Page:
The father of value investing and the entire securities analysis industry, legendary investor Benjamin Graham wrote a considerable amount during his career about the importance of the interest coverage ratio, especially as it pertained to bond investors making bond selections. Graham believed that selecting fixed income securities was primarily about the safety of the interest stream that the bond owner needed to supply passive income. He asserted that an investor owning any type of fixed income asset should sit down at least once a year and re-run the interest coverage ratios for all of his or her holdings.
If the situation deteriorates for a given issue, history has shown there is often a window of time when it is not particularly painful to switch out to a practically identical bond, with much better interest coverage, for nominal costs. This isn't always the case, and it may not continue to be in the future, but it arises because many investors simply do not pay attention to their holdings.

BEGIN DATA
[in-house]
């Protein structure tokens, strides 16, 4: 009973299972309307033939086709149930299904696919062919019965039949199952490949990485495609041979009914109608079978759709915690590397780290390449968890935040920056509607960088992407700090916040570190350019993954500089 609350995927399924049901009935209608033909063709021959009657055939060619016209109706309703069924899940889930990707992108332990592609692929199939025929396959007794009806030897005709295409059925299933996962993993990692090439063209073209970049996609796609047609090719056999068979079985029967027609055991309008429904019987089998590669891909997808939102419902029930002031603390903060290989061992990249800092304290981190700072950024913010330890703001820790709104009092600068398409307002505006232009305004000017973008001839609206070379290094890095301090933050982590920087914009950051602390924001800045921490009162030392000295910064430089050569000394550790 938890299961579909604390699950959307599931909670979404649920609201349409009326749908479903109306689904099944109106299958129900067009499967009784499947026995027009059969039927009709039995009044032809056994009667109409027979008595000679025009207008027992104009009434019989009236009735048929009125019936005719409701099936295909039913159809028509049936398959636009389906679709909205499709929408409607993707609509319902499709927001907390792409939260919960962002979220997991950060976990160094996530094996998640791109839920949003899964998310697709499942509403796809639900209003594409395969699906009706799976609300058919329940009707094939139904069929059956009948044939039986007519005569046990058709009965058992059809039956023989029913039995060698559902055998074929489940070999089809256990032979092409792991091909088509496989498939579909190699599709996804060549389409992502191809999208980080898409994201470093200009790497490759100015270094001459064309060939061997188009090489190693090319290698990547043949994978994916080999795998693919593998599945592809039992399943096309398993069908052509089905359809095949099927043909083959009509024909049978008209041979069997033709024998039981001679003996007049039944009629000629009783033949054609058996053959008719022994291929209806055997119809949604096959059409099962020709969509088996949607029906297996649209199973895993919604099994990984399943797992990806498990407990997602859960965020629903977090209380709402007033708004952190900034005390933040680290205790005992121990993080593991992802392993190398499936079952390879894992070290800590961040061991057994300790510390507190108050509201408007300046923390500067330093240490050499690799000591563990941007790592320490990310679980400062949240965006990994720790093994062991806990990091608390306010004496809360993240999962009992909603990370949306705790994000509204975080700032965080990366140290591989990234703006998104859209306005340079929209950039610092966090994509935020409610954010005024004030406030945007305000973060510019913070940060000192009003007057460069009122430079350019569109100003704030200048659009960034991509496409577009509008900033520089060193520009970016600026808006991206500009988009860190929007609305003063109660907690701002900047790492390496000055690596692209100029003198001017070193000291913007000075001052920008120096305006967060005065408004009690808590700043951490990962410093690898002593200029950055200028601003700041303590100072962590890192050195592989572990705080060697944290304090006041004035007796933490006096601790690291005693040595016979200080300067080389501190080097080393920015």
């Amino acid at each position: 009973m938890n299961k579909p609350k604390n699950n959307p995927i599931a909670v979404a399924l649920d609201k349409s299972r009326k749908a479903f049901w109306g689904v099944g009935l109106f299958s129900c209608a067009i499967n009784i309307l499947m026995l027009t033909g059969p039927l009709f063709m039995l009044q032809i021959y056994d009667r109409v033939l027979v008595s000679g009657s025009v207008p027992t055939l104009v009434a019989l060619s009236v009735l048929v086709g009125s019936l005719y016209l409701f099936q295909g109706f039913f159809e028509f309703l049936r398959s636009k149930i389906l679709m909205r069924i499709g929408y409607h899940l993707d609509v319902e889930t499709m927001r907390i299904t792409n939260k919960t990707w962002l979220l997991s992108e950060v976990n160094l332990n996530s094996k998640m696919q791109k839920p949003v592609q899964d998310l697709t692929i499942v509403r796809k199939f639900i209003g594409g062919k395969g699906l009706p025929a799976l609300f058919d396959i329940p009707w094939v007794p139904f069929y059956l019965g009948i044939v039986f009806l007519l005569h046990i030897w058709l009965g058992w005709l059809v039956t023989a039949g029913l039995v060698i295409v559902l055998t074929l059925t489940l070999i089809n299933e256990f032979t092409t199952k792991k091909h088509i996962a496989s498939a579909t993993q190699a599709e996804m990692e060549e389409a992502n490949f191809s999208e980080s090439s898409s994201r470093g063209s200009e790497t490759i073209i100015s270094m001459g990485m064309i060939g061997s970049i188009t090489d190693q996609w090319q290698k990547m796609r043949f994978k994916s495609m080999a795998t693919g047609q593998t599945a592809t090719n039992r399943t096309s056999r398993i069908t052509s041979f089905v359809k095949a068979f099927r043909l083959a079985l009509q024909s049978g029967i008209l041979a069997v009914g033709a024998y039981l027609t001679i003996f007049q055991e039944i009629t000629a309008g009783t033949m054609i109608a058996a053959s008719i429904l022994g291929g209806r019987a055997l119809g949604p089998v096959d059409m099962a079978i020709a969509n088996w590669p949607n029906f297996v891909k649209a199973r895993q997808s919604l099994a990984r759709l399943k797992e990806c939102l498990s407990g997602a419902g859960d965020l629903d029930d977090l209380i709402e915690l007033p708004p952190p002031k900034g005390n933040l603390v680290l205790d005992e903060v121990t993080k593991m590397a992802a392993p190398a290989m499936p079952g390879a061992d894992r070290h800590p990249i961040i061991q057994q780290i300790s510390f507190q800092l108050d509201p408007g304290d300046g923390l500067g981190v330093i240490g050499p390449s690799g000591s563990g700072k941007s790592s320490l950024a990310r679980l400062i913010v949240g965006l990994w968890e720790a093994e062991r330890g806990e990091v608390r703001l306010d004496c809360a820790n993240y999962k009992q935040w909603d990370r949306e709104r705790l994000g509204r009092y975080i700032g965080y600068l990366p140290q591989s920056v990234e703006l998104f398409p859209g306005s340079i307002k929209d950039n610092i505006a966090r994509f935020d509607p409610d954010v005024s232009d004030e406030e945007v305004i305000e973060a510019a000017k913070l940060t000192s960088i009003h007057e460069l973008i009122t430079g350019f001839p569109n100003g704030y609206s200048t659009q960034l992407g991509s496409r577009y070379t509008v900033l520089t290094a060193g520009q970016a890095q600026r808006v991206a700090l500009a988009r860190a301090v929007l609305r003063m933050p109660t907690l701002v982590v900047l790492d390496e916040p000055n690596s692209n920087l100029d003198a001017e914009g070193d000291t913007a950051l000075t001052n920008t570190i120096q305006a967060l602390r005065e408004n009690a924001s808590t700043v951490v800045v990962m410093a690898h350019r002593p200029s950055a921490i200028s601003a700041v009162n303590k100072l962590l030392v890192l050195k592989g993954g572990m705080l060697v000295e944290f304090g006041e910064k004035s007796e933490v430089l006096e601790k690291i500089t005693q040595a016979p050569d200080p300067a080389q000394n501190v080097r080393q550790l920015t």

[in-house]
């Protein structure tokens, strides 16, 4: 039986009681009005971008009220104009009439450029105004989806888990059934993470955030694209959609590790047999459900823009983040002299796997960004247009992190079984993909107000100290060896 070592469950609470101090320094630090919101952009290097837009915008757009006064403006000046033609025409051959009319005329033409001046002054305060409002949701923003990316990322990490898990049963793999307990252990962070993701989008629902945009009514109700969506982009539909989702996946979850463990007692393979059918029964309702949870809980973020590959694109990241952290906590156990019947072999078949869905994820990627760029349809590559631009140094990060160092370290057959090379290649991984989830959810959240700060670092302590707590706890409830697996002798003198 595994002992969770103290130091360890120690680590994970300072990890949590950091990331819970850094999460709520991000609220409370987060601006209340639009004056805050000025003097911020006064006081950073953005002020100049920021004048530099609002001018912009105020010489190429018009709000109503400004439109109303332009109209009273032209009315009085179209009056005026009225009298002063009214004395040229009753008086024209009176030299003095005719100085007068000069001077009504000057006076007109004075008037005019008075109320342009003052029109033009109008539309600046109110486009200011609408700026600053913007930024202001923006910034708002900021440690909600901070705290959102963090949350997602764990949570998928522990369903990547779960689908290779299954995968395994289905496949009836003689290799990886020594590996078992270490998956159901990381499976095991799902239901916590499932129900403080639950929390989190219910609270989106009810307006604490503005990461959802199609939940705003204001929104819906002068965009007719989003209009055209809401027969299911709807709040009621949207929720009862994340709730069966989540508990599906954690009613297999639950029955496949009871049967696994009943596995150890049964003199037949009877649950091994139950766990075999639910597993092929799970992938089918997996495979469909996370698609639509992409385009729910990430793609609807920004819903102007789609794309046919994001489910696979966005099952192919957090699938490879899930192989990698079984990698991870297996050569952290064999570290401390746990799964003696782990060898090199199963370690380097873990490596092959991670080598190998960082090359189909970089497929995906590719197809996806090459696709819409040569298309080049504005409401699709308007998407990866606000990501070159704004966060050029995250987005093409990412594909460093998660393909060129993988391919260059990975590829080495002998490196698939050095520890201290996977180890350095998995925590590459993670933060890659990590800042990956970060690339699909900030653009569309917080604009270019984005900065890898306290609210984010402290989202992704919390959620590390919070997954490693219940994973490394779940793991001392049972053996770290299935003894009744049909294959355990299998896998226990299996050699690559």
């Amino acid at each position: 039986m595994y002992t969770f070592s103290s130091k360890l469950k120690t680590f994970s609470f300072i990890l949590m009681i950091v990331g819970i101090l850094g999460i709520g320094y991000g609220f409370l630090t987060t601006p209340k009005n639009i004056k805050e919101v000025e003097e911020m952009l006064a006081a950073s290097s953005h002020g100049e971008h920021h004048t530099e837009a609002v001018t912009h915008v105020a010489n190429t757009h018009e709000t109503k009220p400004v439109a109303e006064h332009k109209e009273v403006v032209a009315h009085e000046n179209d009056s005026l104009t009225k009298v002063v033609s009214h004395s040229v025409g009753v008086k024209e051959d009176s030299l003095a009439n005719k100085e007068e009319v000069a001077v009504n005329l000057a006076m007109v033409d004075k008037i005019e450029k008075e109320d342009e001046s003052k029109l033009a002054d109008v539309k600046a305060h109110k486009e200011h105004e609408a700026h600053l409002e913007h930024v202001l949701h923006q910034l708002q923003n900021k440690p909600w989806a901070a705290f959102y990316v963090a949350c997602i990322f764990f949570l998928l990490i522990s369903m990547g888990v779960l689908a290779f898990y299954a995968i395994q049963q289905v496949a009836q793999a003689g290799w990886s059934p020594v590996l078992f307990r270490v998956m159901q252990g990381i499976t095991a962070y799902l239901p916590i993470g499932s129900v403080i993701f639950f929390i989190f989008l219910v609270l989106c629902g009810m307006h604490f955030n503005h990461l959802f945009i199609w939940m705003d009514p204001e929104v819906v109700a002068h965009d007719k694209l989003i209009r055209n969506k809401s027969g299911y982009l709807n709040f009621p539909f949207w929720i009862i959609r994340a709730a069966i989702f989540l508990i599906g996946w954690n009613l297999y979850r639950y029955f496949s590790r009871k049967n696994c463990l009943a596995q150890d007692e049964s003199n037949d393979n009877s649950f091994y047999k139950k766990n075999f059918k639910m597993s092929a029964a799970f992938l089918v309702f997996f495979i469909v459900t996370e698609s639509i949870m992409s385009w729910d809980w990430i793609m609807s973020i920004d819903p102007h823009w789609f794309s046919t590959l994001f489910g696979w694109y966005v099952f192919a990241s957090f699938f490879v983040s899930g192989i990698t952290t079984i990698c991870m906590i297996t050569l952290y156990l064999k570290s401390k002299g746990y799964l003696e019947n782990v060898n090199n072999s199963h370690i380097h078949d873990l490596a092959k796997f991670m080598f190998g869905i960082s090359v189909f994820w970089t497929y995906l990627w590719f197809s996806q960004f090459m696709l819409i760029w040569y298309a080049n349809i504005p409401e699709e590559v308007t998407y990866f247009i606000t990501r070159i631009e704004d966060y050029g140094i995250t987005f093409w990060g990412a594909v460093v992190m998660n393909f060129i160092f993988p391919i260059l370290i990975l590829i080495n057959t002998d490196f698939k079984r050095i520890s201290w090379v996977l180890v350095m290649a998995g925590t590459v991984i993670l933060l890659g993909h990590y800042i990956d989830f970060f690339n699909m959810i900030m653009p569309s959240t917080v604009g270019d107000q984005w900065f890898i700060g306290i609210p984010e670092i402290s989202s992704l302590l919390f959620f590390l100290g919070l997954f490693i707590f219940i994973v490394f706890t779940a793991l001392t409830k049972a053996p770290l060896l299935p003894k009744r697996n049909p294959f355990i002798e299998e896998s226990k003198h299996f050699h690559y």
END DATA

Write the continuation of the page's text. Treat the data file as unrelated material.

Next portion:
In fact, we are seeing this situation play out at the moment. J.C. Penney is in considerable financial trouble. It has 100-year maturity bonds that it issued back in 1997, leaving another 84 years before maturity. The retailer has a very decent probability of going into bankruptcy or experiencing further declines, yet the bonds are still yielding 11.4% when they should be yielding much more given the inherent risk in the position. Why aren't J.C. Penney bond owners switching to more secure holdings?
That is a good question. It happens again and again, company after company. It's the nature of the debt markets. A shrewd, disciplined investor can avoid this kind of folly by paying attention from time to time.